Toronto Fashion Week

What it's like to be a first-time designer at Fashion Week

Is Hilary MacMillan feeling the pre-show jitters?

"Oh, yeah. I'm on the edge of my seat all the time!" the designer laughs. A year and a half into creating her self-titled line, the Toronto designer will be bringing her womenswear to the Toronto Fashion Week studio for the first time today.

"I think the scariest thing is how people will react to it. You're waiting for a positive or negative review. I think the pre-show jitters started a month ago, so I'm just kind of trucking along."

Good thing she's making such good time. I caught up with her three days ago and the only things left to do were to make last-minute fits and finalize the styled looks. "Other than that, I'm feeling pretty confident with my progress."

Don't go looking for out-there designs at her studio presentation; MacMillan describes her wares as "very wearable". "I'm not like a crazy over the top designer. It kind of lasts for a couple seasons - it's not hot for now and then you can't wear it six months from now," she says.

That classic design mandate seemingly clashes with the dark inspiration of her new collection. MacMillan drew from Art Nouveau, particularly Le Pater, a 1899 work by artist Alphonse Mucha. The series of illustrations explores themes found in the Lord's Prayer, to often unsettling effect, but MacMillan was inspired by the way Mucha contrasted the dark, monochromatic panels with a feminine, floral front and back cover. That influences translates in the collection to "ethereal, lighter palette, whites and light blues and soft pinks" grounded by darker pieces.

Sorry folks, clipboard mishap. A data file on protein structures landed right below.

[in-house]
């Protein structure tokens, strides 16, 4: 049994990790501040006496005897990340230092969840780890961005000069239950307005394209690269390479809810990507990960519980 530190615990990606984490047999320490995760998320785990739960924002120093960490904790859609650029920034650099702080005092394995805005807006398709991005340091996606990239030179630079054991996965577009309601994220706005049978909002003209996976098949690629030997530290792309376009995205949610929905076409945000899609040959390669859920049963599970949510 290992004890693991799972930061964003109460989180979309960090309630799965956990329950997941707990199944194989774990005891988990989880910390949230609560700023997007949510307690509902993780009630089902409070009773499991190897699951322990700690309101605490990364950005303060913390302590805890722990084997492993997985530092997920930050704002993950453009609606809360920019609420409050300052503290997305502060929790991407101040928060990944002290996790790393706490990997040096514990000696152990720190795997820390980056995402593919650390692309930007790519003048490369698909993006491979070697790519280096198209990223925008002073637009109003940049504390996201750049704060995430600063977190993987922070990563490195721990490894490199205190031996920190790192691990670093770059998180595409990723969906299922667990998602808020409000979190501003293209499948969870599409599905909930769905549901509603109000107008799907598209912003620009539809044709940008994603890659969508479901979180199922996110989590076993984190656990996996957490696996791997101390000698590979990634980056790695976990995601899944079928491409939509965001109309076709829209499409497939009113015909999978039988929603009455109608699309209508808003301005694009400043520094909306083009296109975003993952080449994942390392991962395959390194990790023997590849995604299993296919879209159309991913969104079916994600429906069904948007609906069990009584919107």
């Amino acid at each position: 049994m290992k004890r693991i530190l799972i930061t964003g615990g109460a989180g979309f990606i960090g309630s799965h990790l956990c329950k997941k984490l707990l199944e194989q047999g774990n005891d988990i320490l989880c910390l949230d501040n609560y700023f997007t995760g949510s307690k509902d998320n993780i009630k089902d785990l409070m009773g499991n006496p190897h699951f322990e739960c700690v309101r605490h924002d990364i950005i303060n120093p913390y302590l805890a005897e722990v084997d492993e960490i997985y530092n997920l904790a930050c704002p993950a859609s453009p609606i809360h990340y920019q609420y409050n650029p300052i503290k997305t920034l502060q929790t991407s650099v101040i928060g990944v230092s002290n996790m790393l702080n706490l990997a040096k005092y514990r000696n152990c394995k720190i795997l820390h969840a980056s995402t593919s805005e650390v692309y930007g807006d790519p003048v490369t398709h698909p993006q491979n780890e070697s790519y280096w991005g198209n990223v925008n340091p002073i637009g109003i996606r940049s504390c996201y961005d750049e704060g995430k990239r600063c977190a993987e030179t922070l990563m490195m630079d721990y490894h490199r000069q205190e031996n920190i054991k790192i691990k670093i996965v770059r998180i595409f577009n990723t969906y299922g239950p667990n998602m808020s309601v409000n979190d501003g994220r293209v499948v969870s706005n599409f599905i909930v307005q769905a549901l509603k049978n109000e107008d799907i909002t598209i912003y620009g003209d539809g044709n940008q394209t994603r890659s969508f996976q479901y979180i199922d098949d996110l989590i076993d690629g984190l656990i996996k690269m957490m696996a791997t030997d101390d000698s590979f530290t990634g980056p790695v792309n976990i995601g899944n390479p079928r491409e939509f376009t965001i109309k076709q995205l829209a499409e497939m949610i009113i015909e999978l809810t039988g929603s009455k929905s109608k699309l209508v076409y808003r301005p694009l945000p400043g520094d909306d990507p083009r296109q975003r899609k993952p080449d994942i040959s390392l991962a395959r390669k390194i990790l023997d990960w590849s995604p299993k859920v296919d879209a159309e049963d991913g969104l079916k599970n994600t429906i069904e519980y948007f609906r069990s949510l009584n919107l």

In addition to her work as a designer, MacMillan does double-duty running Elle Hardware, a Queen West boutique she operates with her sister. MacMillan's line of womenswear is sold there, as well as jewelry and accessories. The store opened three years ago; since MacMillan's line started picking up steam, she's stepped away from the day-to-day operations, but stops in once a week.

"You do get some 'Who's the designer?' 'Oh, I'm the designer!' moments" with customers, she says. "Not everything looks good on everybody, so you kind of have to be aware of that (when people are looking at your designs). It's definitely an interesting thing to encounter."

Her role with Elle Hardware previously brought her to the shows as a buyer, but this is the first time she's put her own creations on display.

"It feels surreal, for sure. It's like it's not real yet, you know? Until it gets to the day, it doesn't feel it's really happening. I'm trying to make it seem more real to me than it is. It's going to be exciting."

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Thanks to MasterCard Stylicity for sponsoring our coverage of Toronto Fashion Week

Photo by Mauricio Calero

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